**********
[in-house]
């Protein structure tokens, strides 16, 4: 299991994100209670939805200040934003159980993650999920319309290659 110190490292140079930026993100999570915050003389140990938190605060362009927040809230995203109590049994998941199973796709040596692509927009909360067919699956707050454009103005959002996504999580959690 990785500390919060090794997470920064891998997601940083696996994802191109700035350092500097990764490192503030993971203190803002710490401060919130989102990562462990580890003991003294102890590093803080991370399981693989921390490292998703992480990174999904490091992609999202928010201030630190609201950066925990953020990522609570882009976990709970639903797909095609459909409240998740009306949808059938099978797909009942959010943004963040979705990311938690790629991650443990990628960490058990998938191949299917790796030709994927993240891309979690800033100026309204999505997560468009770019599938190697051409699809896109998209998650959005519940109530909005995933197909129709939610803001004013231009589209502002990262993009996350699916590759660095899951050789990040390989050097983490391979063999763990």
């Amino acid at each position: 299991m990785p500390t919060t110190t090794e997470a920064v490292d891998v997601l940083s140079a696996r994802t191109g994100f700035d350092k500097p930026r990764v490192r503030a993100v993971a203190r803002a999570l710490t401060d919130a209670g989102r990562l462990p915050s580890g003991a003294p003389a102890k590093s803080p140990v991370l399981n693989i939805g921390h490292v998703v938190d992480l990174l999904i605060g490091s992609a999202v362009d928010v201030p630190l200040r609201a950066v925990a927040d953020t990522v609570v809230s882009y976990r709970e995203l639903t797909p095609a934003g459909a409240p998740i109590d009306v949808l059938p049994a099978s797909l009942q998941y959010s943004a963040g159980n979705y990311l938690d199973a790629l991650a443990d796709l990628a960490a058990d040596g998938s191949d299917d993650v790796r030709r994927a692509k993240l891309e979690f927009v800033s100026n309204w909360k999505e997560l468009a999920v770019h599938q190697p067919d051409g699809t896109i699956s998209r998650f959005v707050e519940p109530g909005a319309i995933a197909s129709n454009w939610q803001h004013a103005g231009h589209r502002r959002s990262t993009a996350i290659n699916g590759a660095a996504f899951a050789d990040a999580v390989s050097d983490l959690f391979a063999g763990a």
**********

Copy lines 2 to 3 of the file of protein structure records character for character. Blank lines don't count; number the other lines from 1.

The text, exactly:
């Protein structure tokens, strides 16, 4: 299991994100209670939805200040934003159980993650999920319309290659 110190490292140079930026993100999570915050003389140990938190605060362009927040809230995203109590049994998941199973796709040596692509927009909360067919699956707050454009103005959002996504999580959690 990785500390919060090794997470920064891998997601940083696996994802191109700035350092500097990764490192503030993971203190803002710490401060919130989102990562462990580890003991003294102890590093803080991370399981693989921390490292998703992480990174999904490091992609999202928010201030630190609201950066925990953020990522609570882009976990709970639903797909095609459909409240998740009306949808059938099978797909009942959010943004963040979705990311938690790629991650443990990628960490058990998938191949299917790796030709994927993240891309979690800033100026309204999505997560468009770019599938190697051409699809896109998209998650959005519940109530909005995933197909129709939610803001004013231009589209502002990262993009996350699916590759660095899951050789990040390989050097983490391979063999763990």
């Amino acid at each position: 299991m990785p500390t919060t110190t090794e997470a920064v490292d891998v997601l940083s140079a696996r994802t191109g994100f700035d350092k500097p930026r990764v490192r503030a993100v993971a203190r803002a999570l710490t401060d919130a209670g989102r990562l462990p915050s580890g003991a003294p003389a102890k590093s803080p140990v991370l399981n693989i939805g921390h490292v998703v938190d992480l990174l999904i605060g490091s992609a999202v362009d928010v201030p630190l200040r609201a950066v925990a927040d953020t990522v609570v809230s882009y976990r709970e995203l639903t797909p095609a934003g459909a409240p998740i109590d009306v949808l059938p049994a099978s797909l009942q998941y959010s943004a963040g159980n979705y990311l938690d199973a790629l991650a443990d796709l990628a960490a058990d040596g998938s191949d299917d993650v790796r030709r994927a692509k993240l891309e979690f927009v800033s100026n309204w909360k999505e997560l468009a999920v770019h599938q190697p067919d051409g699809t896109i699956s998209r998650f959005v707050e519940p109530g909005a319309i995933a197909s129709n454009w939610q803001h004013a103005g231009h589209r502002r959002s990262t993009a996350i290659n699916g590759a660095a996504f899951a050789d990040a999580v390989s050097d983490l959690f391979a063999g763990a």